For example, take the “want” of increasing sales. Of course – every organization wants to increase sales. Defining this problem requires understanding where sales are declining, what things have changed in the business environment to influence the decline (which could be a lot of things), where things are working well (and why), and what has changed within the customer environment (needs, expectations, etc.), to name a few.
Alternatively, organizational leaders will translate “wants” into directives. We need (want) to increase brand awareness. We need (want) to better differentiate our products/services/offerings. Again, these “wants” are not clearly defined problems. How do customers perceive your product/organization today? Where do they find out/learn about your offerings now? Where do they gather and congregate? How do you position the organization today (if at all)? What has changed in the competitive landscape and customer expectations which has caused market confusion/diminished presence?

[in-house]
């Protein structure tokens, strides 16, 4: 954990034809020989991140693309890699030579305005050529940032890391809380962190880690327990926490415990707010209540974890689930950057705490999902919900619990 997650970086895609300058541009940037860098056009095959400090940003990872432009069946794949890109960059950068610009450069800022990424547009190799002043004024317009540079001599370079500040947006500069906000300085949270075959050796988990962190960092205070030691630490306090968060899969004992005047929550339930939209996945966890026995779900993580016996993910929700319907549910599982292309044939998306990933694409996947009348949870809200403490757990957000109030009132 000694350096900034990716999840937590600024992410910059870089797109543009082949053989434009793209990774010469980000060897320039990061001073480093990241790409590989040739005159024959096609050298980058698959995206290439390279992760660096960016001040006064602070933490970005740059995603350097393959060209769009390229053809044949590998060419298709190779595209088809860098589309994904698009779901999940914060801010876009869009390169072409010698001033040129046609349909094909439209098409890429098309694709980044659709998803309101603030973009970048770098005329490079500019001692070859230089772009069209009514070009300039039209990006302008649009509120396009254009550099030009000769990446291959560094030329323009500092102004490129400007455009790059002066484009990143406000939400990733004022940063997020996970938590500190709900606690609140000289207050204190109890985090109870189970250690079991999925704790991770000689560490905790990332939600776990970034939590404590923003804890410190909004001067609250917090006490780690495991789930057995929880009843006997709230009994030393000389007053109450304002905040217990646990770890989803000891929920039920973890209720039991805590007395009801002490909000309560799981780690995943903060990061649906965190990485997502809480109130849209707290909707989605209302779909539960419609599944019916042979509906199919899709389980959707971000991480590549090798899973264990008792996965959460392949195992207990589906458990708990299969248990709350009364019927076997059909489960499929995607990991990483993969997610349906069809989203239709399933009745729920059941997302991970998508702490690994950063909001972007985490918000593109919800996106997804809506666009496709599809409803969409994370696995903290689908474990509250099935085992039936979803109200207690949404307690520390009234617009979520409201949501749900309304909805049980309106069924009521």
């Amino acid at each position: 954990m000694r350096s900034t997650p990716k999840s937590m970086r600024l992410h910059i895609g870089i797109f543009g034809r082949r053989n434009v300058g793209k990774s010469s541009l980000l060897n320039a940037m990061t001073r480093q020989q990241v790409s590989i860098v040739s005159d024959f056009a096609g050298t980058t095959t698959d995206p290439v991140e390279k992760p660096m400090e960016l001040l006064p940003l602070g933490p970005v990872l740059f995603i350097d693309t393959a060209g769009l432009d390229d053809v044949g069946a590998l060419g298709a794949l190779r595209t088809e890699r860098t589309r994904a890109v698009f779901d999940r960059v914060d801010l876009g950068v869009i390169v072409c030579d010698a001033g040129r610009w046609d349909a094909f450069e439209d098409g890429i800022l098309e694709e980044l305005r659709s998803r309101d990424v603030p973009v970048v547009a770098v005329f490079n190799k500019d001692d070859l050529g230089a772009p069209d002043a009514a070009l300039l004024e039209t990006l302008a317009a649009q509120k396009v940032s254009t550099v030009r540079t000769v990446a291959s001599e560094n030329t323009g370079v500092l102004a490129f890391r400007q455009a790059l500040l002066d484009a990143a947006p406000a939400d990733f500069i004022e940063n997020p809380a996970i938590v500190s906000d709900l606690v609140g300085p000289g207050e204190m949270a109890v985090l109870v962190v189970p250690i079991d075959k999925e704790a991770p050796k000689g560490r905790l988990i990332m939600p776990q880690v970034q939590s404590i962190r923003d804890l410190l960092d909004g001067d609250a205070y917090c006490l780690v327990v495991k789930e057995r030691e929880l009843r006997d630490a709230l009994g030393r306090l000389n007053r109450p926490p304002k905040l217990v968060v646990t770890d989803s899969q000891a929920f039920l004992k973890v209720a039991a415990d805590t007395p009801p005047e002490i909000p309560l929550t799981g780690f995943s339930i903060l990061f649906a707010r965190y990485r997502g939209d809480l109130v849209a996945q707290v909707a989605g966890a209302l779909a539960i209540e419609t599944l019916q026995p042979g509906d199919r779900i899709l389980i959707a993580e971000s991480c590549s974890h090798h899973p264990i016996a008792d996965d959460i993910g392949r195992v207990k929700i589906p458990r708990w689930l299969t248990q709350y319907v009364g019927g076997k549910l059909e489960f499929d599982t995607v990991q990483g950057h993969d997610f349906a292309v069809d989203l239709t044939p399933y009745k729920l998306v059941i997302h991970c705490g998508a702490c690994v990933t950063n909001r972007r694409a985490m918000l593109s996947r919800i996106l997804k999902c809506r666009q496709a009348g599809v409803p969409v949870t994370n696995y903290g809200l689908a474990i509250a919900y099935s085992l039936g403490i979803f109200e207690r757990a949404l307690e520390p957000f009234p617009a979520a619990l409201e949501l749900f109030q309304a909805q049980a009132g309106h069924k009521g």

Proclamations don’t easily get translated into action, because they assume the problem’s defined when it’s far from it. Too many organizations don’t take the time to dig into the details. They often default to past initiatives, activities, or tactics – all of which deliver less than stellar results, because the context and circumstances have changed. Or they examine high-level numbers (such as sales being low in one geographic area) and simply proclaim to increase numbers there. (This is yet another “want”, just a little more specific.)